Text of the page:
U.S. second-quarter economic growth revised higher; jobless claims rise

WASHINGTON (Reuters) – The U.S. economy grew a bit faster than previously estimated in the second quarter, recording its quickest pace in more than two years, but the momentum probably slowed in the third quarter as Hurricanes Harvey and Irma temporarily curbed activity.

Gross domestic product increased at a 3.1 percent annual rate in the April-June period, the Commerce Department said in its third estimate on Thursday. The upward revision from the 3.0 percent rate of growth reported last month reflected a slightly faster pace of inventory investment.

Growth last quarter was the quickest since the first quarter of 2015 and followed a 1.2 percent pace in the January-March period. Economists had expected that the second-quarter GDP growth rate would be unrevised at 3.0 percent.

Harvey, which struck Texas, has been blamed for much of the decline in retail sales, industrial production, homebuilding and home sales in August. Further weakness is anticipated in September after Irma slammed into Florida early this month.

Rebuilding is, however, expected to boost GDP growth in the fourth quarter and in early 2018. Estimates for the growth rate in the July-September period are just above 2.2 percent.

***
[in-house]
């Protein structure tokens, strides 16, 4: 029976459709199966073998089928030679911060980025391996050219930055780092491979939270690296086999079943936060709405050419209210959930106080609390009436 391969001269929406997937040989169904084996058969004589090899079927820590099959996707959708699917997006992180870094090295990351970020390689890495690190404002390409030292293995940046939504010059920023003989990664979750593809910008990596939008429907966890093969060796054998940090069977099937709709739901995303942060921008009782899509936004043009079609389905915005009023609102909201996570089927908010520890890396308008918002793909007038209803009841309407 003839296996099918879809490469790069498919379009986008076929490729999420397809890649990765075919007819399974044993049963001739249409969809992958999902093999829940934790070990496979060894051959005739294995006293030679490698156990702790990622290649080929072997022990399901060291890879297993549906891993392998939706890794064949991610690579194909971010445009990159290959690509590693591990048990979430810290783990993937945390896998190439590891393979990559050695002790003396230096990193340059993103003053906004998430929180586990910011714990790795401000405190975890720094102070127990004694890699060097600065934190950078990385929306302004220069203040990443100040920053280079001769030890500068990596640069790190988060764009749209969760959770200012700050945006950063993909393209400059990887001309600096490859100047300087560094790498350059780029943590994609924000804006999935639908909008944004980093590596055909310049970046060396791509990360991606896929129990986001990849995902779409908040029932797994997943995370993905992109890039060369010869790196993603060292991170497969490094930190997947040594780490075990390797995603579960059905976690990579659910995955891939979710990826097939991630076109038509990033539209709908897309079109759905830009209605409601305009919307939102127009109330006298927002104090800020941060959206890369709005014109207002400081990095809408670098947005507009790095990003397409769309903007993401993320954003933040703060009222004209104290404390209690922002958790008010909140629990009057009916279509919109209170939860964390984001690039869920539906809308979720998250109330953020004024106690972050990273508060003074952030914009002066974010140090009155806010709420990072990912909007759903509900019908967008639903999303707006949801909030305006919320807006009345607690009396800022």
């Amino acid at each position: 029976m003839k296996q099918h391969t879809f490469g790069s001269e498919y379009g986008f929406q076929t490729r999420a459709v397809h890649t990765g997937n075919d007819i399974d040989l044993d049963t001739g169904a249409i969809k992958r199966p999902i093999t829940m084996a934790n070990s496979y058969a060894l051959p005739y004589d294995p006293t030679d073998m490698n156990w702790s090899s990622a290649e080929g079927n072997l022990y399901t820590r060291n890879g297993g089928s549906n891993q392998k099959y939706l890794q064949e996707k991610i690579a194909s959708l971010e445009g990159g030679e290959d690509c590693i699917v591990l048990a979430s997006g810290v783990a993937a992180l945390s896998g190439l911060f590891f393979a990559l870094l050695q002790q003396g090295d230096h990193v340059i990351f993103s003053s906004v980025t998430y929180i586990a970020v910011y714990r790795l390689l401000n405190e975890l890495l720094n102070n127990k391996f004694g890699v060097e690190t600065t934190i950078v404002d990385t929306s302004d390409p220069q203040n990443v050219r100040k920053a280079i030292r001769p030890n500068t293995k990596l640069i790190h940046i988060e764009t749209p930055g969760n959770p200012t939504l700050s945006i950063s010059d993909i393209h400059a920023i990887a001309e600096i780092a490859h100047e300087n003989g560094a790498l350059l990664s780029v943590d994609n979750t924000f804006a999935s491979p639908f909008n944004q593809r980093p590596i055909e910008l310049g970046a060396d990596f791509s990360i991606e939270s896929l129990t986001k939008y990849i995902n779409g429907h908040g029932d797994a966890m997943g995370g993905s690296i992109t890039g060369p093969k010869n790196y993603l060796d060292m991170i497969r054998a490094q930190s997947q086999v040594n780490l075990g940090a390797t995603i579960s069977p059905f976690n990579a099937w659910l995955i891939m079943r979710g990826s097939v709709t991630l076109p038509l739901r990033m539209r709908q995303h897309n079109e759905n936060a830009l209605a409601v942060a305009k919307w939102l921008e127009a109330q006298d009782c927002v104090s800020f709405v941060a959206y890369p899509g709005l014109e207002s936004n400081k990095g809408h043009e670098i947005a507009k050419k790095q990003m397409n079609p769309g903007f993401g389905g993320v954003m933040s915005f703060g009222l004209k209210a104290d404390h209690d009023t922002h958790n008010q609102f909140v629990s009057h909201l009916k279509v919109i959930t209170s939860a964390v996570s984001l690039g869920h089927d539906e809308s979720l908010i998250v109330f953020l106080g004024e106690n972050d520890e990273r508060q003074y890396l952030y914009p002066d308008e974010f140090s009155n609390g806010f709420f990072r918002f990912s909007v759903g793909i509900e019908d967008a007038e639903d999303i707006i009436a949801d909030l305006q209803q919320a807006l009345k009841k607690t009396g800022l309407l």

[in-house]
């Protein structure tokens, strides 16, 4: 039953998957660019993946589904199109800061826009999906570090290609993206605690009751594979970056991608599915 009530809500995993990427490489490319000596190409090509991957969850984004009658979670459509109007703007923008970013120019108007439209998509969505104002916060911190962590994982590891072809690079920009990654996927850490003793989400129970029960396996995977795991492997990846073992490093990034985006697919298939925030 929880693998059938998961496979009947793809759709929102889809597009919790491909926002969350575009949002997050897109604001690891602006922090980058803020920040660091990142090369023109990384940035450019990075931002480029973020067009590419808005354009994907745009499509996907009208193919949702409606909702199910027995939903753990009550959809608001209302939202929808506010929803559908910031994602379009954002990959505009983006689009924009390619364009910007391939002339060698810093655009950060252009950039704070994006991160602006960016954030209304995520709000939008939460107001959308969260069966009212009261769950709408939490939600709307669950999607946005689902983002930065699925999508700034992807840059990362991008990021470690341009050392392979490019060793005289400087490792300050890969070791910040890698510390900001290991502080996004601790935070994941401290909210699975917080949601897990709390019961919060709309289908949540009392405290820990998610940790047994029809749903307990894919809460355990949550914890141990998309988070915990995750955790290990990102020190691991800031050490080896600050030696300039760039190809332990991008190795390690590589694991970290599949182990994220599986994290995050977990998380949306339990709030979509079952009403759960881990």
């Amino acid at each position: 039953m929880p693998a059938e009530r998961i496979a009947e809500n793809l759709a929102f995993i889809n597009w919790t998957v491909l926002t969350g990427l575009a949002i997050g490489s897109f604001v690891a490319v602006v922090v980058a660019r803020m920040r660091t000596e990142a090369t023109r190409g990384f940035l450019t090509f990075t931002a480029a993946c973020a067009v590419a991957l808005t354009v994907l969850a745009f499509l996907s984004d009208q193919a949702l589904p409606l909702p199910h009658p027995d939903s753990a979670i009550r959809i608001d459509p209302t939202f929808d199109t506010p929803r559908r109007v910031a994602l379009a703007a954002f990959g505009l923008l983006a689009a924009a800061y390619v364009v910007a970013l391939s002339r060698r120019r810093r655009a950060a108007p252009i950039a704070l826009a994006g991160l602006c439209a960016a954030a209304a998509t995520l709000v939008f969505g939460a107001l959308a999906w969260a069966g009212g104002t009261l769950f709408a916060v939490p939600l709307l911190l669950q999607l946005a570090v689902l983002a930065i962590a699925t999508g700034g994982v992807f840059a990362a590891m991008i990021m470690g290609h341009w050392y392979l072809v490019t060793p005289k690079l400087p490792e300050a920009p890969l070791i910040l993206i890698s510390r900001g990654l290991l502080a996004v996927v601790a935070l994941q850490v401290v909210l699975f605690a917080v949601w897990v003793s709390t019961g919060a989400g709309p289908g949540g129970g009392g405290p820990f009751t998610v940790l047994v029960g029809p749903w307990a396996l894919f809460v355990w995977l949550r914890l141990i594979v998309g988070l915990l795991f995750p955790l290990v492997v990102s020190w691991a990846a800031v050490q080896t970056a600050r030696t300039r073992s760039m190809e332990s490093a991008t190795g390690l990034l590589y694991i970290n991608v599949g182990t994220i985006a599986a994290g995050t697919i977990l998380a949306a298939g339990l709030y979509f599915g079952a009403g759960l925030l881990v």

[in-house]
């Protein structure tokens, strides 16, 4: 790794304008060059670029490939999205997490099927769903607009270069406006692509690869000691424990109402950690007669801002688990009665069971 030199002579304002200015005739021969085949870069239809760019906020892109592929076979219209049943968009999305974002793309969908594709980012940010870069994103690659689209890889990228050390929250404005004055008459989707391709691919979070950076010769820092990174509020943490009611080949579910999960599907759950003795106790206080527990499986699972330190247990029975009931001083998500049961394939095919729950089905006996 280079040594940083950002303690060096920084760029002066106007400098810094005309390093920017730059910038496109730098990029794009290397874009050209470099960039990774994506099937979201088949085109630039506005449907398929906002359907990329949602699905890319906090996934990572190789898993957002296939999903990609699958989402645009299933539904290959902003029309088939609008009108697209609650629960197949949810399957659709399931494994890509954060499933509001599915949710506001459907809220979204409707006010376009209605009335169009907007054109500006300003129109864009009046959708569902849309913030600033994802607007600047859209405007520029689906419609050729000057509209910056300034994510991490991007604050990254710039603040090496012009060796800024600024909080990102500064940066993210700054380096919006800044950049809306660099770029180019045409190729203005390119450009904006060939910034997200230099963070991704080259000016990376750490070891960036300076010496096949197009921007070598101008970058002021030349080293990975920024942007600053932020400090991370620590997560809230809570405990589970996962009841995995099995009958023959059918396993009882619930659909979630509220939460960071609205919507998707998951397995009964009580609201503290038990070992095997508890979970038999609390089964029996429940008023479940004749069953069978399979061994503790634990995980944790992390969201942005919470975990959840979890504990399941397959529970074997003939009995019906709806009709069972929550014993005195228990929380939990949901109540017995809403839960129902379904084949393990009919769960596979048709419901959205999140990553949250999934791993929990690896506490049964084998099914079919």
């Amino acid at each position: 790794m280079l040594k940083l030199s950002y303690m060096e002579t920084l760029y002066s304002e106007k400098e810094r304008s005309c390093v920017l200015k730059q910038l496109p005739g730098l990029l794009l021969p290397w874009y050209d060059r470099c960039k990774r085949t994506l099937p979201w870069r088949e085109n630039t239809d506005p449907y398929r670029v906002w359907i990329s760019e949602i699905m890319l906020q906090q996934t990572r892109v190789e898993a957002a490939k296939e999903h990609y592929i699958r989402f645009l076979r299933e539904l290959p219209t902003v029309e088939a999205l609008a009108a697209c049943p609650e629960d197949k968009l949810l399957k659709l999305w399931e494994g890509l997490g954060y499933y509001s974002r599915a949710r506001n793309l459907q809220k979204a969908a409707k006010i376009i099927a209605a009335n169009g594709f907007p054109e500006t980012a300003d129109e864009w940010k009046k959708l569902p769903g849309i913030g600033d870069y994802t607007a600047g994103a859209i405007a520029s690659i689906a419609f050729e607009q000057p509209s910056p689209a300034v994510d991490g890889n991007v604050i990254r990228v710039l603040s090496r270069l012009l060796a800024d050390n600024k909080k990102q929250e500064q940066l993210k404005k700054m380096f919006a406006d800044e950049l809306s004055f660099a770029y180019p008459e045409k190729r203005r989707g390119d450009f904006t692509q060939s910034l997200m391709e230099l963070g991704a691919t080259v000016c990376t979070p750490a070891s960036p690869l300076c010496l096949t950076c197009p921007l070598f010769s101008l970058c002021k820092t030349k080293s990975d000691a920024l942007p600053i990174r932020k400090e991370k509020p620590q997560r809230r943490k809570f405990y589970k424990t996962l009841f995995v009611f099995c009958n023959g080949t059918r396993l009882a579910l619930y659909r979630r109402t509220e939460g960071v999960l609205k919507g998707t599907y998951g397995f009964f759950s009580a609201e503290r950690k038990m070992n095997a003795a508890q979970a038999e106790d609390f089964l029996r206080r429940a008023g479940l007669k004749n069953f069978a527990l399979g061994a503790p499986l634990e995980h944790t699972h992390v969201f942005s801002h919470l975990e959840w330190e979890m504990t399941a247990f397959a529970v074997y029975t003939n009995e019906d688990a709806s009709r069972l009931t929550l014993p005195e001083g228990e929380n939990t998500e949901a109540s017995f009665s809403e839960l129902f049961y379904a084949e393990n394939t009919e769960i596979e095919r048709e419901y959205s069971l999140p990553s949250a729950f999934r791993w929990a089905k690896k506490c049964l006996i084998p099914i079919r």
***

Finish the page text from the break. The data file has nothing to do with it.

However, they could be raised after another report from the Commerce Department on Thursday showed a decline in the goods trade deficit in August as well as large increases in both retail and wholesale inventories.

Harvey and Irma continue to impact the labor market and are expected to cut into job growth this month. In a third report, the Labor Department said initial claims for state unemployment benefits increased 12,000 to a seasonally adjusted 272,000 for the week ended Sept. 23.

Still, the labor market remains strong. Claims have now been below the 300,000 threshold, which is associated with a robust labor market, for 134 straight weeks. That is the longest such stretch since 1970, when the labor market was smaller.

Prices for U.S. Treasuries held losses after the data and the dollar .DXY fell to a session low against a basket of currencies. U.S. stock index futures were trading lower.

ROBUST CONSUMER SPENDING

With GDP accelerating in the second quarter, the economy grew 2.1 percent in the first half of 2017. Still, economists believe growth this year will not breach President Donald Trump’s ambitious 3.0 percent target.

Trump on Wednesday proposed the biggest U.S. tax overhaul in three decades, including lowering the corporate income tax rate to 20…

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